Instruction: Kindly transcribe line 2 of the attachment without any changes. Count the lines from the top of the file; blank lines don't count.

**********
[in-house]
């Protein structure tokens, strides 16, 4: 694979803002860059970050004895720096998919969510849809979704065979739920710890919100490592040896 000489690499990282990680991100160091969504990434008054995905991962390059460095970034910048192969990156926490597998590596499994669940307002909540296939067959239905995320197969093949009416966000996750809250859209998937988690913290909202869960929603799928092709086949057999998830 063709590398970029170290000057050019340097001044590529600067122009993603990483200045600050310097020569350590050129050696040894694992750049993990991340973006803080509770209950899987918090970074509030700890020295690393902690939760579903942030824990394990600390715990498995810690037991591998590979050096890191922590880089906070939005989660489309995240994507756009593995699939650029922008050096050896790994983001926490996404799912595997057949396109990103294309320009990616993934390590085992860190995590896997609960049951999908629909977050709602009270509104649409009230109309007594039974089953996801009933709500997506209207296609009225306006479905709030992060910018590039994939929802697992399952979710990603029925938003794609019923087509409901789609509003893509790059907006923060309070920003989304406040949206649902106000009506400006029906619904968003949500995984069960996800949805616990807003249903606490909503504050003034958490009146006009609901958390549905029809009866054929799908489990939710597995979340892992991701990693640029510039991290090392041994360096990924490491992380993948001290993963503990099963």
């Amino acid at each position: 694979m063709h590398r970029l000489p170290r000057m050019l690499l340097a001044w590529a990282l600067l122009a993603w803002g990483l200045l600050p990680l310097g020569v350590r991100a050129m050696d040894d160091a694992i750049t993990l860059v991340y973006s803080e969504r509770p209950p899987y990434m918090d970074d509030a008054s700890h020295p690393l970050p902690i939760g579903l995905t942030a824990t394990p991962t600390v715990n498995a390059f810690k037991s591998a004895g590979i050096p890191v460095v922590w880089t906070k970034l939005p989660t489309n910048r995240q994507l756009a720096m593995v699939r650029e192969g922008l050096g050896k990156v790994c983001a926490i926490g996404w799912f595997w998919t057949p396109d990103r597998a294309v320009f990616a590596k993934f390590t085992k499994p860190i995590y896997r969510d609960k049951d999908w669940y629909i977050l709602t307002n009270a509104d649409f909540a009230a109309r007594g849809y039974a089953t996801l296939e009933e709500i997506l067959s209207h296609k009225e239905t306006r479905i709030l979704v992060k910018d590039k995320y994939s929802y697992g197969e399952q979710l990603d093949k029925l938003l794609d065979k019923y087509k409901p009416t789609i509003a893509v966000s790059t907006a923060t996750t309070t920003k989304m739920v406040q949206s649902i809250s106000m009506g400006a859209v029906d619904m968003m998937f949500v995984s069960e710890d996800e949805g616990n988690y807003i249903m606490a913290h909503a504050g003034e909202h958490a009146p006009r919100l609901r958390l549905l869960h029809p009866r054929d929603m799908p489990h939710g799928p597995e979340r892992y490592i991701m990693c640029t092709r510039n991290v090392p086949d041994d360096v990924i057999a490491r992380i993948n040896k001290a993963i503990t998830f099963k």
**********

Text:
């Protein structure tokens, strides 16, 4: 694979803002860059970050004895720096998919969510849809979704065979739920710890919100490592040896 000489690499990282990680991100160091969504990434008054995905991962390059460095970034910048192969990156926490597998590596499994669940307002909540296939067959239905995320197969093949009416966000996750809250859209998937988690913290909202869960929603799928092709086949057999998830 063709590398970029170290000057050019340097001044590529600067122009993603990483200045600050310097020569350590050129050696040894694992750049993990991340973006803080509770209950899987918090970074509030700890020295690393902690939760579903942030824990394990600390715990498995810690037991591998590979050096890191922590880089906070939005989660489309995240994507756009593995699939650029922008050096050896790994983001926490996404799912595997057949396109990103294309320009990616993934390590085992860190995590896997609960049951999908629909977050709602009270509104649409009230109309007594039974089953996801009933709500997506209207296609009225306006479905709030992060910018590039994939929802697992399952979710990603029925938003794609019923087509409901789609509003893509790059907006923060309070920003989304406040949206649902106000009506400006029906619904968003949500995984069960996800949805616990807003249903606490909503504050003034958490009146006009609901958390549905029809009866054929799908489990939710597995979340892992991701990693640029510039991290090392041994360096990924490491992380993948001290993963503990099963």